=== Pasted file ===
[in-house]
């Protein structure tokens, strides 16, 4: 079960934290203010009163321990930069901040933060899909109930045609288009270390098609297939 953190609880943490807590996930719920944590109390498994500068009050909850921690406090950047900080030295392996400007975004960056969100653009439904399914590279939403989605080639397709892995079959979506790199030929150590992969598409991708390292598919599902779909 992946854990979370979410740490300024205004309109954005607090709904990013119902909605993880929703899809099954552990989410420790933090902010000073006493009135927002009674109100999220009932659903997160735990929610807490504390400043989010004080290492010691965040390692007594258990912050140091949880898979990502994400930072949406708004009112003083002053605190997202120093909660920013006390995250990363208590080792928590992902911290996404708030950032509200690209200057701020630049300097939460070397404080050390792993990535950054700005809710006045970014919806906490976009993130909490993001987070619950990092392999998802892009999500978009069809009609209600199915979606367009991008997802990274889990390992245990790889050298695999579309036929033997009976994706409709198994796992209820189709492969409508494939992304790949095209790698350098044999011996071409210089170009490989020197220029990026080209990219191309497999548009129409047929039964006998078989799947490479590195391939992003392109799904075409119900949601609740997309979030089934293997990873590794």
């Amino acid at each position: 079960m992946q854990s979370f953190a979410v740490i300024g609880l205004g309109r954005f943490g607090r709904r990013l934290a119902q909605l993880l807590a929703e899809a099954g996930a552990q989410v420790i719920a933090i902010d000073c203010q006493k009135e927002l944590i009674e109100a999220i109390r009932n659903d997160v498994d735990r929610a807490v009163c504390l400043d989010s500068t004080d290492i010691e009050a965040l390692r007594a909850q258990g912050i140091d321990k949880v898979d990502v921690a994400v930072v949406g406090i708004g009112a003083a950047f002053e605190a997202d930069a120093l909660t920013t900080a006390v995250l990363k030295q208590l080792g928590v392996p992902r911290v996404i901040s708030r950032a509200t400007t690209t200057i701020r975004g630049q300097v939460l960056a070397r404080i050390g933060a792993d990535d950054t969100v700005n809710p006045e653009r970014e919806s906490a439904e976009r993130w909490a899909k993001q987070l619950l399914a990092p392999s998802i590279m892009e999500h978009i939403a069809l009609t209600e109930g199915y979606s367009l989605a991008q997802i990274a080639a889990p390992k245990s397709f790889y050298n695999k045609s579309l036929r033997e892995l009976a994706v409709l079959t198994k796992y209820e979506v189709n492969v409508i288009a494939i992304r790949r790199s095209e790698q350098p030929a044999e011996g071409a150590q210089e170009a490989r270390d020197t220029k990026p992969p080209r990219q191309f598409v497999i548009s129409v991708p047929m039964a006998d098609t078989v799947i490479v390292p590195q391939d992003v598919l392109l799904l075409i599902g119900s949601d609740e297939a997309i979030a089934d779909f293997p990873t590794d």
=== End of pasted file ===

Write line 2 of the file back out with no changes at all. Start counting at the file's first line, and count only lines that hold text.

């Protein structure tokens, strides 16, 4: 079960934290203010009163321990930069901040933060899909109930045609288009270390098609297939 953190609880943490807590996930719920944590109390498994500068009050909850921690406090950047900080030295392996400007975004960056969100653009439904399914590279939403989605080639397709892995079959979506790199030929150590992969598409991708390292598919599902779909 992946854990979370979410740490300024205004309109954005607090709904990013119902909605993880929703899809099954552990989410420790933090902010000073006493009135927002009674109100999220009932659903997160735990929610807490504390400043989010004080290492010691965040390692007594258990912050140091949880898979990502994400930072949406708004009112003083002053605190997202120093909660920013006390995250990363208590080792928590992902911290996404708030950032509200690209200057701020630049300097939460070397404080050390792993990535950054700005809710006045970014919806906490976009993130909490993001987070619950990092392999998802892009999500978009069809009609209600199915979606367009991008997802990274889990390992245990790889050298695999579309036929033997009976994706409709198994796992209820189709492969409508494939992304790949095209790698350098044999011996071409210089170009490989020197220029990026080209990219191309497999548009129409047929039964006998078989799947490479590195391939992003392109799904075409119900949601609740997309979030089934293997990873590794």